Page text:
New Statesman by Sam Dumitriu

An unexpected alliance between Liz Truss, Boris Johnson and Ed Miliband is set to force the government to drop its massively unpopular de facto ban on new onshore wind developments in England. Green campaigners and billpayers should be celebrating, but they shouldn’t celebrate too much just yet.

As Miliband, the shadow climate change secretary, notes, the rebel amendment proposed by the Tory MP Simon Clarke, which Labour has promised to support, “swaps the ban for what is still a highly restrictive planning regime on onshore wind – risking blocking developments and keeping bills high”.

Labour is foreshadowing a fight on planning. When Keir Starmer, the Labour leader, made his pitch to businesses at the CBI last week, he quoted the frustrations of the CEO of a renewable energy company with the planning system and promised not to shy away from “the battles ahead on planning”.

This is because without major changes to the planning system, Labour’s bold plan for net-zero carbon emissions from power by 2030 is unachievable. It will require adding around 90 gigawatts of wind and solar capacity, building transmission lines from Scotland and the East of England (where the wind is) to southern England (where most of the demand is), and adding about 32 terawatt-hours (equivalent to the supply of about eight million homes) worth of new base load to deal with what the Germans call dunkelflaute, when the wind isn’t blowing and the sun isn’t shining.

Finance is no longer the key constraint on decarbonisation. Gas prices are at an all-time high, while renewables are more than cost-competitive and getting cheaper every day. What’s holding back deployment of renewable power more than anything else is getting permission to build. A typical planning application for an offshore wind farm now contains over a thousand documents, its environmental statement alone will stretch to 10,000-plus pages and even when consent is granted legal challenges are frequent.

The biggest challenge in delivering net-zero power is building the power lines to transport clean energy to where the demand is. Local opposition to the 137-mile Beauly-Denny power line in Scotland was intense. More than 17,000 objections were lodged to the transmission line, which was vital to the increase in onshore wind generation in Scotland. The whole process took nearly a decade, almost twice the time it took to upgrade the grid itself.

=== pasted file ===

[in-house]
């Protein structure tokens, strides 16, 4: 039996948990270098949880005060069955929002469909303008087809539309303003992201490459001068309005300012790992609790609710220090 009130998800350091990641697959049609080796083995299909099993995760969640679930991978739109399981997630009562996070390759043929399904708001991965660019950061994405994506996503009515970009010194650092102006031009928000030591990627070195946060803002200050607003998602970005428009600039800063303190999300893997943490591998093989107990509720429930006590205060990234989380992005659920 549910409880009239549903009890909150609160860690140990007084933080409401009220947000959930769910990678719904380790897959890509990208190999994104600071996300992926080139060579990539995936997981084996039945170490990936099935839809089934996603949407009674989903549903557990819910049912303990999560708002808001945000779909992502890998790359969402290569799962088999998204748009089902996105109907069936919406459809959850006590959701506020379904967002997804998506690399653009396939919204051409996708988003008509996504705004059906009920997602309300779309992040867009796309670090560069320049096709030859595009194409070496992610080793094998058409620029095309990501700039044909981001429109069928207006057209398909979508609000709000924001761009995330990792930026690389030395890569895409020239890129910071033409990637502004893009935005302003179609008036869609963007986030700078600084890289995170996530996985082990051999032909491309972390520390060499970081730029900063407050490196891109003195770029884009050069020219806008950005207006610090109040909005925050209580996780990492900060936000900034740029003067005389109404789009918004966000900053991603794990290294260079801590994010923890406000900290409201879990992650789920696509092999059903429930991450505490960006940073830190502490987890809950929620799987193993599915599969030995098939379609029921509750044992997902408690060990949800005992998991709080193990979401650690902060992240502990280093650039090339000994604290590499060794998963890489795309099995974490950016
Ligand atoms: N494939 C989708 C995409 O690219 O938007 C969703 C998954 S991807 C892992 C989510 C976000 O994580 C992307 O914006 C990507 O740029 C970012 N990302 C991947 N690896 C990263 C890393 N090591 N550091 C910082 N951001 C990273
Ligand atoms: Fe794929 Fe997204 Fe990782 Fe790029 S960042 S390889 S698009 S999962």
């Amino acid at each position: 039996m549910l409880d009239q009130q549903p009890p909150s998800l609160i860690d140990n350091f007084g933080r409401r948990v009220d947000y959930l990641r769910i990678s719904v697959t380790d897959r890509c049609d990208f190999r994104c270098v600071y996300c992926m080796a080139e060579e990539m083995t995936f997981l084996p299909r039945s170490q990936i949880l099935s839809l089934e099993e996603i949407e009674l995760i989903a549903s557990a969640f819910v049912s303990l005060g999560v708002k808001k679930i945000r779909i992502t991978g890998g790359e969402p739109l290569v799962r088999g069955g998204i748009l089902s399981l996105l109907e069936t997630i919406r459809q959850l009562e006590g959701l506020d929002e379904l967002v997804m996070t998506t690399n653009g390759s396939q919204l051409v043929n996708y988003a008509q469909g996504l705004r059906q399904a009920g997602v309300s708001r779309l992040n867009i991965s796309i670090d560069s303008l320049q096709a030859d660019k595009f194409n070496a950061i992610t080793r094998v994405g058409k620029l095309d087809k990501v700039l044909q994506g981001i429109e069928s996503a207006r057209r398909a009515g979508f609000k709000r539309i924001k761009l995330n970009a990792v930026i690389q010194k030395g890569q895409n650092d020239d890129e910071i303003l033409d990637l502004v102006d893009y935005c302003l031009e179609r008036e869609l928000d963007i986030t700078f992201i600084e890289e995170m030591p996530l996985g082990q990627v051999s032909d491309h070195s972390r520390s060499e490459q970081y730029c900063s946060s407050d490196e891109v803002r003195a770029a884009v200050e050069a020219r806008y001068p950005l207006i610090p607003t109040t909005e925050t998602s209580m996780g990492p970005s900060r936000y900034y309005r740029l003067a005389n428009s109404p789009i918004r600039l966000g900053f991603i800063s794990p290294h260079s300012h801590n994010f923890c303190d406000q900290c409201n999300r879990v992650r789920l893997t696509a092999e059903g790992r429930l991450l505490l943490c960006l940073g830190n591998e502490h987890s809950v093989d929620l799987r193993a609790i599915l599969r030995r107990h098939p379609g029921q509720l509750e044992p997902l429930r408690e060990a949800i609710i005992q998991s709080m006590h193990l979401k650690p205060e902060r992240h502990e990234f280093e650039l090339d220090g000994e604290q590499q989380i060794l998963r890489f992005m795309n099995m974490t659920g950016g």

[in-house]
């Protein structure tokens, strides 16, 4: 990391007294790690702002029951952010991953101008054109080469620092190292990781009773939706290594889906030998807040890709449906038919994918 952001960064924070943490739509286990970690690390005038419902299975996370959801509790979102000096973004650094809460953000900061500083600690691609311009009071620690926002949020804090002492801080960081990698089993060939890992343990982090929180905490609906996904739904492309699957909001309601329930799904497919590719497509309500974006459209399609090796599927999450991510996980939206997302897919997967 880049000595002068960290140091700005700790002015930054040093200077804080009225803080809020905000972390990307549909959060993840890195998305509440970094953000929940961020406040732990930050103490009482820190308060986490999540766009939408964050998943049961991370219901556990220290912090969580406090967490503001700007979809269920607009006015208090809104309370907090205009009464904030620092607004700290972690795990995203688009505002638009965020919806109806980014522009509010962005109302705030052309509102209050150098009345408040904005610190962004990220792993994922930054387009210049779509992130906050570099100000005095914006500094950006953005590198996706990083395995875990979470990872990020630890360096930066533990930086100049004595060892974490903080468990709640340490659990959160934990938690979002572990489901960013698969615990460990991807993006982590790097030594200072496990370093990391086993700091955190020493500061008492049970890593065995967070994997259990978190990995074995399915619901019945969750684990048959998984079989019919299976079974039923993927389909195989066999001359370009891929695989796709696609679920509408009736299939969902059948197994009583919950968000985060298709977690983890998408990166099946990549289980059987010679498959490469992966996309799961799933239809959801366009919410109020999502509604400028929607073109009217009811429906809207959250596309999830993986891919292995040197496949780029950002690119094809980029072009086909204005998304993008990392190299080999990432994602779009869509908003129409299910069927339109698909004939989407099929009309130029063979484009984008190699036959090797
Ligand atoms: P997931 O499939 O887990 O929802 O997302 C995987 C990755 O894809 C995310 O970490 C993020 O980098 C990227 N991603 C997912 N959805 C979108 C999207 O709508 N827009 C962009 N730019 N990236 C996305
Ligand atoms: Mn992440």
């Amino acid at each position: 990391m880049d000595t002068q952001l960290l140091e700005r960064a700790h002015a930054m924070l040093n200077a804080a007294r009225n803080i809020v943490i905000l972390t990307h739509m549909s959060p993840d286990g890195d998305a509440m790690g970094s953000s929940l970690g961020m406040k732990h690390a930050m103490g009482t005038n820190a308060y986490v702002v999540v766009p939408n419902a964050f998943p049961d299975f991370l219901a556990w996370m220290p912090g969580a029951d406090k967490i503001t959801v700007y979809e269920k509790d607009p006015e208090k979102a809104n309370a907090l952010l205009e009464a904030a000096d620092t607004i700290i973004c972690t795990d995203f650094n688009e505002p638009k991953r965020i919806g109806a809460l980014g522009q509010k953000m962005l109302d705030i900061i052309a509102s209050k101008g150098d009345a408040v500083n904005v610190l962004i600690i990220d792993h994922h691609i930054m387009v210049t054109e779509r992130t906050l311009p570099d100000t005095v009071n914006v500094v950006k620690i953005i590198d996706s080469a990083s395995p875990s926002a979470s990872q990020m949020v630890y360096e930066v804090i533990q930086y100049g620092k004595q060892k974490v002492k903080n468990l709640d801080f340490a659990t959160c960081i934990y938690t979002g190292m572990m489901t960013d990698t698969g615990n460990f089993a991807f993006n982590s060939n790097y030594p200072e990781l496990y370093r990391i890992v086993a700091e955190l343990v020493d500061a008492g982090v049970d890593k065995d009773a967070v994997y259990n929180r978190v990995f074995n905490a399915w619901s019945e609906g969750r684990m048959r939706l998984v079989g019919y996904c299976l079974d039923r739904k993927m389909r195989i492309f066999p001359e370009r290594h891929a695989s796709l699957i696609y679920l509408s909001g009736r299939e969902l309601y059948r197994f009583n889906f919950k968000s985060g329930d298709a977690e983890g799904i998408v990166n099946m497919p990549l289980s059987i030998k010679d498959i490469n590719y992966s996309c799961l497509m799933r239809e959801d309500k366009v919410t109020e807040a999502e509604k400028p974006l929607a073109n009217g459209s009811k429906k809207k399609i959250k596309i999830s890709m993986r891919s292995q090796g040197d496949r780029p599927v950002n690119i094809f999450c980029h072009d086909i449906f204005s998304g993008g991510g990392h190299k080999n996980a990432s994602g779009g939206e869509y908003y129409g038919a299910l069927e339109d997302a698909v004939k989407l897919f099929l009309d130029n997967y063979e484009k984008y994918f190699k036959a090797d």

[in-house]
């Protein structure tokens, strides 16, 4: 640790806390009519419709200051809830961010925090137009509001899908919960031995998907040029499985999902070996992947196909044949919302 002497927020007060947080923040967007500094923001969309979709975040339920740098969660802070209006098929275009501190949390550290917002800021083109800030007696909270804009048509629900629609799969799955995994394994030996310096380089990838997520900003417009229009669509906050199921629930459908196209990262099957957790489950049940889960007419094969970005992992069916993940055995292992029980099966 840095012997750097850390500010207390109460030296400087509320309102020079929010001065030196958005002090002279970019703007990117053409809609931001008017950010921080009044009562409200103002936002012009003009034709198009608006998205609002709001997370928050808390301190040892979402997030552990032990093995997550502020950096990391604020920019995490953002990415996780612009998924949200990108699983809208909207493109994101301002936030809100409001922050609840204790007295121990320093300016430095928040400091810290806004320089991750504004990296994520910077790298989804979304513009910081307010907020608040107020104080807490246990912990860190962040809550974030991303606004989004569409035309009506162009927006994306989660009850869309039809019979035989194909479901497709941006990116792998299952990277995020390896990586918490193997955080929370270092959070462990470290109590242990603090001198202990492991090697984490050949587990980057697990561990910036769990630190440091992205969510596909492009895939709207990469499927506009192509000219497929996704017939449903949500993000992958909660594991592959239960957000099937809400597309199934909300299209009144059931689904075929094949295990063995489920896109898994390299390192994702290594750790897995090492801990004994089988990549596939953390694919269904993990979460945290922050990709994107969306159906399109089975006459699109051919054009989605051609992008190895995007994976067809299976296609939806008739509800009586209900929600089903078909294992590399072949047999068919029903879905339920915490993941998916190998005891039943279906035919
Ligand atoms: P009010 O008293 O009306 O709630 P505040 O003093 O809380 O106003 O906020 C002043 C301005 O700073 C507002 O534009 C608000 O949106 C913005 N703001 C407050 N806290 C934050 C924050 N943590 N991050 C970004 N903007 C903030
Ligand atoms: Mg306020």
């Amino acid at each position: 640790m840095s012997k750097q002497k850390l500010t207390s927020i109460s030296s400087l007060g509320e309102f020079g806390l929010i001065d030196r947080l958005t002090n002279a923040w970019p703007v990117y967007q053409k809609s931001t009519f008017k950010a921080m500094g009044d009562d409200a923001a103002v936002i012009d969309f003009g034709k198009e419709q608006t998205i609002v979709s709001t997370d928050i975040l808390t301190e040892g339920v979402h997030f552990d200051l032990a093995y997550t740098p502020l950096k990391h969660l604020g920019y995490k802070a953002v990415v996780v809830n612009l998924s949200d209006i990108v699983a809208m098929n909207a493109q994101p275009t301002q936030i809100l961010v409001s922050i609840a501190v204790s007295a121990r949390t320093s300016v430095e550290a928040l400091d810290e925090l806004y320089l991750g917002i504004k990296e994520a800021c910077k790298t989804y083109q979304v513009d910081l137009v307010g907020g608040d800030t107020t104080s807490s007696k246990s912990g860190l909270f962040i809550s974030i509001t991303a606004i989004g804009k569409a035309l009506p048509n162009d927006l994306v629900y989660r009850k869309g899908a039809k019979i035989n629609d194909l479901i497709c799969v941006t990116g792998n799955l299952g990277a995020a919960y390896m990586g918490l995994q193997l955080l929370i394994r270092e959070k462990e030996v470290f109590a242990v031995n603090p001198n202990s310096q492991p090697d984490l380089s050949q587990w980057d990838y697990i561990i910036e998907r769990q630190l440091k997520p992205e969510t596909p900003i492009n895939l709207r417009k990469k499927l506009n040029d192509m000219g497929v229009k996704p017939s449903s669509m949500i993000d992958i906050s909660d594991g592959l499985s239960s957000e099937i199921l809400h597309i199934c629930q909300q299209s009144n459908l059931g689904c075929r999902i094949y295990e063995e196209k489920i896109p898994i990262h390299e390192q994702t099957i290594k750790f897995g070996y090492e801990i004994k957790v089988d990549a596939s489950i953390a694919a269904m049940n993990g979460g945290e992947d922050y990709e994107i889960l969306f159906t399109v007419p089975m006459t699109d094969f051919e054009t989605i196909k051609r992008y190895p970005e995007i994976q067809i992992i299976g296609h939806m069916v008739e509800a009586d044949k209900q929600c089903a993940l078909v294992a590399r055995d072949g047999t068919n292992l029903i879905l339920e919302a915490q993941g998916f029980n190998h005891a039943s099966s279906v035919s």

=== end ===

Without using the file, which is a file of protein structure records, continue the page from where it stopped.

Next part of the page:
Labour is not the only progressive party that needs to win tough battles on planning to realise its climate agenda. In the US the success of Joe Biden’s hard-fought $370bn climate law depends on passing further legislation to speed up infrastructure construction. The energy analyst Jesse Jenkins estimates that 80 per cent of the predicted emissions reductions will be lost if the US can’t double the rate at which it approves and builds new transmission lines.

Britain will need to build new transmission at an even faster rate. John Pettigrew, chief executive of the National Grid, recently highlighted the scale of the challenge, telling the BBC “we will need to build about seven times as much infrastructure in the next seven or eight years than we built in the last 32”.

The challenge for Labour and progressive parties is that many of the laws and regulations slowing down the transition to renewables were campaigning victories for the environmental movement. Opposition to development may have been green when the majority of new developments were dirty, but more projects than ever before are now green. In fact, all but three large, major energy projects over the past decade were in renewables or low-carbon power sources.

It is worth remembering that the biggest threat to biodiversity is climate change. This isn’t to say Labour needs to sacrifice necessary protections for nature; rather it is about making sure that those protections for biodiversity are less process-driven and more outcome-driven. This could involve combining a streamlined environmental assessment process with a requirement for developers to contribute to major nature recovery projects. Many developers would be happy to pay more if it eliminated the uncertainty that plagues the current process.

Accelerating infrastructure approvals will mean better funding for planning agencies, collecting and releasing more data on environmental outcomes, and publishing up-to-date national policy statements – a task the current government has failed at. It will also mean financial incentives for communities that host new energy infrastructure.

Labour may be better placed to win this fight than the Conservatives with a voter base that is younger, more urban and more likely to rent. In other words, less nimbyish.

Labour has another advantage: credibility on green issues. Truss’s short-lived administration understood the need for reform and was working on proposals to speed up infrastructure delivery. The problem came when they lost the benefit of the doubt on the issue by pushing hard for fracking. Any attempts to streamline environmental impact assessments or habitats regulations were dead on arrival as a result. Just as only Nixon could go to China because his anti-communist credentials were beyond question, Labour might be best placed to win a battle on planning, which is good, because it’s a battle the party can’t afford to lose.